Looking at more recent times, London was inhabited by the Xhoisan tribe, later followed by the Xhosa tribe. In 1835, on the initiative of the Governor, sir D’Urban, the British Colonial officers came to the Buffalo River. The Xhosa people met white settlers and protected their land in an unfair battle. In November 1835, the vessel Knysna, named after the place where it was built, operated by merchant John Rex, came in the Buffalo River mouth where it remained for six weeks, its size was too big for the lagoon. It is recorded that Captain Bailie was the first landowner of the Buffalo River. More than ten years later, in 1849, Sir Smith called the port "London." Later, when it was connected to the Cape Colony, it was named "East London." Nowadays, there is a memorial on Signal Hill, which reminds Bailie’s establishment of East London. The arrival of German people from 1854 till 1857 brought prosperity to this land. East London was reminiscent of Germany. There were names such as Hamburg and Berlin. Men worked as farmers and women were engaged in the dairy industry. They established the German Market in the East London. Those people opened their schools that kept alive their native language. A memorial to the German people is on the Esplanade.
In the middle of the 19th
century, London faced the wave of immigration. People came from Ireland and the East End of London. From 1883, the Jews from Russia sought asylum in East London. The East End and Whitechapel became overpopulated with poor people, who needed help. Working and living conditions were getting worse. The economic underclass was growing. Violence, assault, poverty, misery, and robbery were ordinary things for Londoners of the19th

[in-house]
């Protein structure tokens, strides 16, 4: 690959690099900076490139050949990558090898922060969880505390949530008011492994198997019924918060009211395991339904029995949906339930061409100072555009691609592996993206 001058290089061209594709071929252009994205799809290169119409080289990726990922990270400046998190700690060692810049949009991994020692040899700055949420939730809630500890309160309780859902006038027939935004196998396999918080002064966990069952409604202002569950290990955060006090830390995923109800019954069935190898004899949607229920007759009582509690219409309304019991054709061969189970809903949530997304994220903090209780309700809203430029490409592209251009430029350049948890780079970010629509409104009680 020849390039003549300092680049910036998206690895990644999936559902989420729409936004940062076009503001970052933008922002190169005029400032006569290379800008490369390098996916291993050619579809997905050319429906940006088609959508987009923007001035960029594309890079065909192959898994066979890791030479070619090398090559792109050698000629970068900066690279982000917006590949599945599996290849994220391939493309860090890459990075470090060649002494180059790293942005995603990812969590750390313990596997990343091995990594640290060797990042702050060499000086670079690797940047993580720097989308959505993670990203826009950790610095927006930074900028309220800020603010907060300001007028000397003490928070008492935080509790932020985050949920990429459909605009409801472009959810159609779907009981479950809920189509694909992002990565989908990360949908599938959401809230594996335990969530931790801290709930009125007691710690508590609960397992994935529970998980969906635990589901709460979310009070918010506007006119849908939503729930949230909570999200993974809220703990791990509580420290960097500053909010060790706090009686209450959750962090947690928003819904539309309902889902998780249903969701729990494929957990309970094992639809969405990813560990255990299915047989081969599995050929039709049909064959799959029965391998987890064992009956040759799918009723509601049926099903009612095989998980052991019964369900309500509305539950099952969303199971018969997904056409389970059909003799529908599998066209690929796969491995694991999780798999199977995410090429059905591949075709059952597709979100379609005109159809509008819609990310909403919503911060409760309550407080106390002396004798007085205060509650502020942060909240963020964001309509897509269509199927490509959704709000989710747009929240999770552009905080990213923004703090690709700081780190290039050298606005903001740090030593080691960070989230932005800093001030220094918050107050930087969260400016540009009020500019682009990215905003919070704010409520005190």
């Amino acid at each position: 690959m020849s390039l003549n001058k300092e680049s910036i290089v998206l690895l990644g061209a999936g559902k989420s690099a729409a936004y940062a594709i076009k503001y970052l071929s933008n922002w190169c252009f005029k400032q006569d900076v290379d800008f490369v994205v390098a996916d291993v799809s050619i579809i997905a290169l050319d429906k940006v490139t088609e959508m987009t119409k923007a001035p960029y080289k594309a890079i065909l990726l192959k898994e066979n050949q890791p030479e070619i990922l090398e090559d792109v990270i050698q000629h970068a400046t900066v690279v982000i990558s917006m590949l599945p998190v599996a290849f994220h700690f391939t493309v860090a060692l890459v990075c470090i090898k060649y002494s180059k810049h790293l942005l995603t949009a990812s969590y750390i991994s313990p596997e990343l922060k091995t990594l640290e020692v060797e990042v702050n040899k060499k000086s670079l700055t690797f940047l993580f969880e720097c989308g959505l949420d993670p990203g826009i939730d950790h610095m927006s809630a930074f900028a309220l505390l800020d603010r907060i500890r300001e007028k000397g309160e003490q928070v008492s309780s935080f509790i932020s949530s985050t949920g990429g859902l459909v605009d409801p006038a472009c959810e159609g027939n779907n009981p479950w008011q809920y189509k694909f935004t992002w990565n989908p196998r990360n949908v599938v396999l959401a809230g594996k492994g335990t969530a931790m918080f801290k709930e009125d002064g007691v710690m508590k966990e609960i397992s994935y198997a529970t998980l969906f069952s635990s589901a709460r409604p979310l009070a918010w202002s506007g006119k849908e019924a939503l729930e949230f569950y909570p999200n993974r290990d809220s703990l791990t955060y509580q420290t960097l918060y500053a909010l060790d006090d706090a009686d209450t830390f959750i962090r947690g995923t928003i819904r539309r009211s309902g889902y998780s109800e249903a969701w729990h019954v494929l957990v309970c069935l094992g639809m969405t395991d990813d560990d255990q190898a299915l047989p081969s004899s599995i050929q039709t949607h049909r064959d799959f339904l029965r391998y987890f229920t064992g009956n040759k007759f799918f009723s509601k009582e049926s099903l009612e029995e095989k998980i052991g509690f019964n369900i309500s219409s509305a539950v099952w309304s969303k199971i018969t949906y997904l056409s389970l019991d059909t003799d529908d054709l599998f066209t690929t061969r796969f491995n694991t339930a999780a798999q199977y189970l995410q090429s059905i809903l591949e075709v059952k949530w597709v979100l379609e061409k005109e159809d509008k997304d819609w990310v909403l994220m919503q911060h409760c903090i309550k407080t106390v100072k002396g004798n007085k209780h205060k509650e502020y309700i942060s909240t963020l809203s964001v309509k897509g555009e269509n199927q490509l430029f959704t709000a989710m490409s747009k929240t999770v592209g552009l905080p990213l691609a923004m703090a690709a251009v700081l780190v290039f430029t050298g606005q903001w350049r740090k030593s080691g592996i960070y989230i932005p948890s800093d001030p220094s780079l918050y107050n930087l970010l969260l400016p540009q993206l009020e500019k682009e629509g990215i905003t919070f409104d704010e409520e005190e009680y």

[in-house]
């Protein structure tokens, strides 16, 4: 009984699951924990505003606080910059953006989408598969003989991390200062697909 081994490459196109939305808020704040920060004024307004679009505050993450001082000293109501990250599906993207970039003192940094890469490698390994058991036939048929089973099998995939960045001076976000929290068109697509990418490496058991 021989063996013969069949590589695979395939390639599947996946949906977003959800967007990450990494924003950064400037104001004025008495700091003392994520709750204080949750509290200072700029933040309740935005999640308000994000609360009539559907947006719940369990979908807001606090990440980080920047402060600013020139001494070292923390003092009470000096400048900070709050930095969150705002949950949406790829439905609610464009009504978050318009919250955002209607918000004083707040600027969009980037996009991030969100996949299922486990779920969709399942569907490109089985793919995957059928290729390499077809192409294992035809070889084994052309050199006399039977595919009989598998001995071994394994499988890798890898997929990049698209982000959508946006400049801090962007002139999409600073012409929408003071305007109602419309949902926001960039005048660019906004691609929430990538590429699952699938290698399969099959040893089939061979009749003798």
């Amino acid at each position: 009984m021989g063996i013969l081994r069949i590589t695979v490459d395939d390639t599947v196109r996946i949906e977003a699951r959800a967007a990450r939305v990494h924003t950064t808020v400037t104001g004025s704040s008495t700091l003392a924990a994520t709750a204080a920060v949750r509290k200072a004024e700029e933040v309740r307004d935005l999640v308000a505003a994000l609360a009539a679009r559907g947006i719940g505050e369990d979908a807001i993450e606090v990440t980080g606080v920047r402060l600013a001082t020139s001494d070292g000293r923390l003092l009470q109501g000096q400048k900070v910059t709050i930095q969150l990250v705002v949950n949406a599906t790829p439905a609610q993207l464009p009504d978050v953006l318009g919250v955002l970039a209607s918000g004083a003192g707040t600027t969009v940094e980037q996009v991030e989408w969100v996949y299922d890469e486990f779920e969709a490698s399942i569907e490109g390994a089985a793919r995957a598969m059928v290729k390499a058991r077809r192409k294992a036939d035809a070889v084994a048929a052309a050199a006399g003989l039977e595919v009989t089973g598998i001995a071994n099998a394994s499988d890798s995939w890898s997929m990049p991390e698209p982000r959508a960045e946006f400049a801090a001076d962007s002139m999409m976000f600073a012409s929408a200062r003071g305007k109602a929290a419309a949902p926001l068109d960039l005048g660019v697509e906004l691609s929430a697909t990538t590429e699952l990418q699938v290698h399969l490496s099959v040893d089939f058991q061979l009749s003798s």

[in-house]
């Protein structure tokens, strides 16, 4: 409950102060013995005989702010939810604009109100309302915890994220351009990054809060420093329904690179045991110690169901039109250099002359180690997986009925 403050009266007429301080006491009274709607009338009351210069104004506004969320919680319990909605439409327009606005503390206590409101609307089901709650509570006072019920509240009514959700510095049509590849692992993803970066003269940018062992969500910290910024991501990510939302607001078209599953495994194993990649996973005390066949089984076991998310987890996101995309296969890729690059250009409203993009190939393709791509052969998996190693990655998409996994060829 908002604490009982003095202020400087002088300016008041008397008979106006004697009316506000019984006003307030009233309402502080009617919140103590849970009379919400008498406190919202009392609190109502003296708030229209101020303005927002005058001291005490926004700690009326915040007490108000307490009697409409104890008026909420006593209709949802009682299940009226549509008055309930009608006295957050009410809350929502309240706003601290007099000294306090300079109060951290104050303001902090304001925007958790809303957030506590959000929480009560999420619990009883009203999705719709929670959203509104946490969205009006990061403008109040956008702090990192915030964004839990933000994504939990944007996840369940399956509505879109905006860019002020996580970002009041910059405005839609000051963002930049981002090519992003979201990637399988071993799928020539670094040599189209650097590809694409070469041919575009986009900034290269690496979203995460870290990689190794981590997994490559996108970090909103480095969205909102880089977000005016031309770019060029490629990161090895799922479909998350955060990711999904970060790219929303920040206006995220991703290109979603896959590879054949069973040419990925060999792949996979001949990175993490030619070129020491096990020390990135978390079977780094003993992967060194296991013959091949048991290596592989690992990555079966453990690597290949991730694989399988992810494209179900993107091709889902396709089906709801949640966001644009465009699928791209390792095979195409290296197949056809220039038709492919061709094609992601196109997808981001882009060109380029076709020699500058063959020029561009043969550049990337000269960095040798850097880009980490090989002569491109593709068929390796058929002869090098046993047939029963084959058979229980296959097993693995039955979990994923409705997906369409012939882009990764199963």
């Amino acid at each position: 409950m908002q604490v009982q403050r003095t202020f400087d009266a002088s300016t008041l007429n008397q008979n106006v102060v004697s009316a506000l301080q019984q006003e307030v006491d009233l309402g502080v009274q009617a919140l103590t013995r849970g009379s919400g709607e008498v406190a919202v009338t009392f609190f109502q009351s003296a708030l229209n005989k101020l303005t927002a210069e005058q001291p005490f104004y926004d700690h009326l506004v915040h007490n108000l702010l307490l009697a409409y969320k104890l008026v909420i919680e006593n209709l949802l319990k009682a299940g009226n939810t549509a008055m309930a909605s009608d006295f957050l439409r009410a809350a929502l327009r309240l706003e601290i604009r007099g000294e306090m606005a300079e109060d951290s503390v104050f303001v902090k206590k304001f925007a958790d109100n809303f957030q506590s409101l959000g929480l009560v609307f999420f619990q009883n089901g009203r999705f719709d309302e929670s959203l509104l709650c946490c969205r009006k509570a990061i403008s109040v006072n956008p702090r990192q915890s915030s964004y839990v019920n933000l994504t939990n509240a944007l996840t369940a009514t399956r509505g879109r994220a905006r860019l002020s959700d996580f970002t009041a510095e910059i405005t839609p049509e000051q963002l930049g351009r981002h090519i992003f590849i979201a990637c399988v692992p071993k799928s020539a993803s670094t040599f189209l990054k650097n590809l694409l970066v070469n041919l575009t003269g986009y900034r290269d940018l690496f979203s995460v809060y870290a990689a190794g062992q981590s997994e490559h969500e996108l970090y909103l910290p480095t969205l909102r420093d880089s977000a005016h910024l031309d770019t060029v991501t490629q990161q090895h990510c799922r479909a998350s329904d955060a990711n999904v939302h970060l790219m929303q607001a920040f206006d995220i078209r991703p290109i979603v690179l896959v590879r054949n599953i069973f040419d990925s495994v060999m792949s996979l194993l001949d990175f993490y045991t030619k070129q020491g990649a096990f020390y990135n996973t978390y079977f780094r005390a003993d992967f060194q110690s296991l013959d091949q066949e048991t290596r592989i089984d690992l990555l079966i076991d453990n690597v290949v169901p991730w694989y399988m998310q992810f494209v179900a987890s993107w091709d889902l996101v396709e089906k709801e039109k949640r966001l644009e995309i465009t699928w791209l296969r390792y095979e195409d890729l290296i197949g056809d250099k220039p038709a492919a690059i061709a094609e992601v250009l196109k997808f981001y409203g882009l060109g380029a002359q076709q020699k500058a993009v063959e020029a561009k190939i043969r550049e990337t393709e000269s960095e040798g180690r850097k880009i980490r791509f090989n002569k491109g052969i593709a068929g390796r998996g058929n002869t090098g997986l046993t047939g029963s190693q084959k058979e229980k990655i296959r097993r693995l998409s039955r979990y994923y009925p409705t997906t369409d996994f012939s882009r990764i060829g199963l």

century. Unsanitary conditions were commonplace, and misery and poverty were part and parcel of the society of those times. All those consequences and hopelessness drove many women to whoredom in Whitechapel. London Metropolitan Police counted more than 60 public houses and over 1100 women working as prostitutes. Social problems were accompanied by economic tension. Racism together with violence, arson, and rape made East London and Whitechapel the place of immorality. Jack the Ripper was the most infamous criminal of the 19th
century. He was active in the East End and Whitechapel. The serial killer assaulted female prostitutes, who worked in the purlieus of the East End, and cut their throats. Criminalists thought that Jack the Ripper was either a doctor or butcher because the removal of internal organs of his victims revealed that the murder had some anatomical knowledge. Jack the Ripper was found guilty of murdering five women. The victims were Mary Ann Nichols, Annie Chapman, Elizabeth Stride, Catherine Eddowes, and Mary Jane Kelly. These women were called the "canonical five". However, there are assumptions that the "canonical five" is a myth. Criminals were sure that Nichols, Chapman, and Eddowes were connected to Jack the Ripper, but they were unsure as for Kelly and Stride. The serial killer was not found and punished. Jack the Ripper was not the only murderer of East London. Seven other murderers were active in that part of London from 3 April 1889 to 13 February 1892. They were named "Whitechapel murders" by the police.